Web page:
This historic home in the Marlboro County town of McColl is a rare example of Second Empire architecture in the rural Pee Dee region. Built in 1893, many homes of this era and region were of the Neoclassical, Colonial Revival, Queen Anne, or Folk Victorian styles. However, the hamlet of McColl boasts two Second Empire homes, including this one, called the Mango House.
Second Empire homes are characterized by mansard roofs with towers and dormers and decorative color patterns. Such homes were common in the northeastern United States during the height of their popularity, making this manse in Marlboro County a true gem.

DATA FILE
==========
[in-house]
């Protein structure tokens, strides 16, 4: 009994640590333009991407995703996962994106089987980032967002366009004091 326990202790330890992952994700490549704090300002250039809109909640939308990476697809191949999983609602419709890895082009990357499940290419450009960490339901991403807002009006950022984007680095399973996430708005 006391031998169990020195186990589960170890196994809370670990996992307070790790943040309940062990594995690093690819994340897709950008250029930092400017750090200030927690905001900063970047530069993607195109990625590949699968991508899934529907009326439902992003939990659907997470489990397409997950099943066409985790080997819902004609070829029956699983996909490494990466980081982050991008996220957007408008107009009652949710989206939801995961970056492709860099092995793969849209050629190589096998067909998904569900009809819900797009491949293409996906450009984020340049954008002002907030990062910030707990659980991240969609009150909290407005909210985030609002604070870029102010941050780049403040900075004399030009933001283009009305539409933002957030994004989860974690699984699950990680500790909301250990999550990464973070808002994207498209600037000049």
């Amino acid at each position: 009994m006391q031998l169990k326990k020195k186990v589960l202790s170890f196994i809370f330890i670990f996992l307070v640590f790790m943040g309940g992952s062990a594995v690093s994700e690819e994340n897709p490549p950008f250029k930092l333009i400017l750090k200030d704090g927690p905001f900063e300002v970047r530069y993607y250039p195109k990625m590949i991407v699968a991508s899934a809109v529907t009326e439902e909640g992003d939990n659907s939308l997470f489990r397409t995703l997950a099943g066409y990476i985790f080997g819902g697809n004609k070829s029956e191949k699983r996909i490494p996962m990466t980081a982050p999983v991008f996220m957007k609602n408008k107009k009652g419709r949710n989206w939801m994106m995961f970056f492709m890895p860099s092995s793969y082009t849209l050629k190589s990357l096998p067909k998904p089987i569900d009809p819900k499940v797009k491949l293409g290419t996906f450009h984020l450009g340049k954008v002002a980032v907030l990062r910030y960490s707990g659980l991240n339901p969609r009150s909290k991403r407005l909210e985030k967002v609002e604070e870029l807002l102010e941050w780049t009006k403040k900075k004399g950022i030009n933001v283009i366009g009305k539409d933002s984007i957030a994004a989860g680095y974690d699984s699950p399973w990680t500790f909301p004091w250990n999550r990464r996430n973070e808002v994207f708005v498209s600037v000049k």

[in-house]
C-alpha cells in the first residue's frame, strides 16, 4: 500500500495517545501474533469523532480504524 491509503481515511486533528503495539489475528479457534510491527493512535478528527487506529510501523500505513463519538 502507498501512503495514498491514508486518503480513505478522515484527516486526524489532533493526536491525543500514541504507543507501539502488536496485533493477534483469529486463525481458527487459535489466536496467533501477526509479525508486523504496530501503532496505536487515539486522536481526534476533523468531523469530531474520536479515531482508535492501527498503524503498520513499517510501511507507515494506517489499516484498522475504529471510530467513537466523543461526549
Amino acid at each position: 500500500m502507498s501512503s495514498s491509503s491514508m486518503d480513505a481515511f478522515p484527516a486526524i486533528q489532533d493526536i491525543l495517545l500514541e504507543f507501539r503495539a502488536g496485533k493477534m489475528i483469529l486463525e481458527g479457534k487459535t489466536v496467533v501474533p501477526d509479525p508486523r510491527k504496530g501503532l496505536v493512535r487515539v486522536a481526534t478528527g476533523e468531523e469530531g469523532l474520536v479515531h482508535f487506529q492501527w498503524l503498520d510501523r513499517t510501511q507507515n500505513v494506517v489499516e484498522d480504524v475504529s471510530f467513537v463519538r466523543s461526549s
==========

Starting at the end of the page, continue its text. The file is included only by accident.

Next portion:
McColl grew in wealth in the late nineteenth century when the South Carolina and Pacific Railway laid tracks in the community and a depot was built. By 1892 the McColl Manufacturing Company had been established, producing textiles from the nearby cotton fields. In 1896 the mill was processing 50 bales of cotton a day with the help of 300 employees. As a result of McColl’s commercial success, many professionals moved to the booming area and built opulent homes.
As with many towns throughout South Carolina, when the highway system developed, rail business slowed. As the boll weevil ravaged cotton crops in the 1920s, the textile industry came to a halt. Once-prosperous towns such as McColl lost much of their economic prominence yet still survive, with homes such as the Mango House standing as a reminder of their golden age.